Sleep Matters for Obesity
Written by Editor   
Sunday, January 10, 2016 12:00 AM

Healthy sleep and water consumption are two components for consideration in obesity.

When most people think about the behavioral therapy of obesity, they mostly focus on eating habits (personalized caloric restriction) and physical activity.

The idea that we must alter patients’ homeostasis and energy balance in favor of fat loss needs consideration as well. Obesity is extremely complex with many factors contributing to an imbalance, with other behavioral components involved as well. One of those is sleep, which is crucial and is perhaps an unsung hero of behavioral therapy.

The study that caught the attention of the media was a canine model of sleep deprivation and the results were billed with the catchy message that “one night of poor sleep could equal six months on a high-fat diet."  Eight male dogs were evaluated by glucose tolerance test following both a night of habitual sleep and a night of sleep deprivation at baseline and after 6 months on a "high-fat diet." Sleep deprivation alone caused a 33% drop in insulin sensitivity compared with 21% with the high-fat feeding alone. 

Sleep deprivation and metabolic disease has been studied extensively recently with reviews showing glucose tolerance decreasing in healthy young adults after just a night of sleep deprivation. It has also been shown that shorter sleep duration has an association with weight gain as revealed in several recent studies, this report lists, and it was found that 86% of patients with obesity and type 2 diabetes suffer from obstructive sleep apnea (OSA). This obviously contributes very detrimentally to poor sleep and expansive metabolic complications including obesity.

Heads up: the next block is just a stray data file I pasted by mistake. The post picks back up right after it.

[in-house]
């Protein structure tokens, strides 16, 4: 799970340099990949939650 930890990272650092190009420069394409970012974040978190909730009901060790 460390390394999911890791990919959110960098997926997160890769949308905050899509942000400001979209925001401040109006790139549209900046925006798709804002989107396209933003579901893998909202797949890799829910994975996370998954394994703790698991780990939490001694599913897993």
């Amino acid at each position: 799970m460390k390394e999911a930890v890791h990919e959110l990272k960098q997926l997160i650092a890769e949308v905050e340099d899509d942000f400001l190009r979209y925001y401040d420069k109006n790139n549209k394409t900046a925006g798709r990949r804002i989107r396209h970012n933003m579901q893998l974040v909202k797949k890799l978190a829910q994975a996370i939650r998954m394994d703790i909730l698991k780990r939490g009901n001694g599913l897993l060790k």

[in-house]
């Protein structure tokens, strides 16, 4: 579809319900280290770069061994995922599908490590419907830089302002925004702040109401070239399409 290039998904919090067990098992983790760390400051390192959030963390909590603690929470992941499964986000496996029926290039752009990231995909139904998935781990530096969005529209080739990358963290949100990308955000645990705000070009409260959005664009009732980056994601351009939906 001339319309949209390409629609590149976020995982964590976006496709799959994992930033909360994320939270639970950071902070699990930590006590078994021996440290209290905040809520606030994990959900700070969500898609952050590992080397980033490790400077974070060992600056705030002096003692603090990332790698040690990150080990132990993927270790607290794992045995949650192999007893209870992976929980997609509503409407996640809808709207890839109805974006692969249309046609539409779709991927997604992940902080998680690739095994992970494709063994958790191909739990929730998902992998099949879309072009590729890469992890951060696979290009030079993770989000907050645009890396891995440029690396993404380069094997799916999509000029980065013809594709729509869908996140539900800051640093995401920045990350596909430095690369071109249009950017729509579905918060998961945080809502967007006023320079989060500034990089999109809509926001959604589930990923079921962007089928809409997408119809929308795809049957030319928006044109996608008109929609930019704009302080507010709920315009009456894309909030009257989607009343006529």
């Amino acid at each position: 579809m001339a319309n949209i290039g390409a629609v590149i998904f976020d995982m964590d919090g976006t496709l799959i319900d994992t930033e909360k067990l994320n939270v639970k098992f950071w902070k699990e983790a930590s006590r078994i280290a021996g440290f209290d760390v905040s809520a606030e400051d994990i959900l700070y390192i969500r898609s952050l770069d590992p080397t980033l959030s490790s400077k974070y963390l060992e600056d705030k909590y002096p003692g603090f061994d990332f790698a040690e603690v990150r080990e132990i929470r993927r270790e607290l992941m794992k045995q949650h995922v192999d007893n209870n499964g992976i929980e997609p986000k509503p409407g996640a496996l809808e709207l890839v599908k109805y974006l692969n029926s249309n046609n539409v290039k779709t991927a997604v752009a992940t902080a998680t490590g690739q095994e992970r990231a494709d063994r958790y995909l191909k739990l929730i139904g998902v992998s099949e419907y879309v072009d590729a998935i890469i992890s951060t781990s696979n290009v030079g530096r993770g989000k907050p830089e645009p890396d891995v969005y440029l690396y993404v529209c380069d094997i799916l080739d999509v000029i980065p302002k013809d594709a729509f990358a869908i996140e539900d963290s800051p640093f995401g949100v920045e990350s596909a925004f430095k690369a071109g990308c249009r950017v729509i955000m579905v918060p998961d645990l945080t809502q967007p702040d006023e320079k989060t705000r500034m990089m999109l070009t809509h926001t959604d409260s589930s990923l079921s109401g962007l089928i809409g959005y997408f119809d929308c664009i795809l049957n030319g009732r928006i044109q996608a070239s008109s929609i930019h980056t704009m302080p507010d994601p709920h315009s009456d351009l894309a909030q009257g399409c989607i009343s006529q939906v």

In another study researchers took subjects with obesity and overweight, all who drank diet beverages, and advised half of the group to switch their lunchtime diet beverage to water and the other group to continue drinking a lunch time diet beverage. All participants were on an otherwise structured hypocaloric diet. After 24 weeks, those who were advised to drink water lost more weight (7.6 kg in the diet beverage group and 8.8 kg in the water group) and also had better insulin sensitivity improvements. This confirms our recommendations of sticking to water when possible, although you can still have diet beverages and lose weight.

Healthy sleep is a critical component of well-being and is often the underlying issue in many ailments from general fatigue and psychiatric health to obesity and metabolic complications. There needs to be a consistent focus on addressing sleep hygiene and awareness of sleep apnea so that lifestyle can be optimized.

Sugar-sweetened beverages (SSBs) provide an excessive load of empty calories potentially contributing to obesity, type 2 diabetes, and cardiovascular disease. Replacing SSBs with diet versions seems like a reasonable consideration, but perhaps the goal should still be to guide patients into drinking more water instead.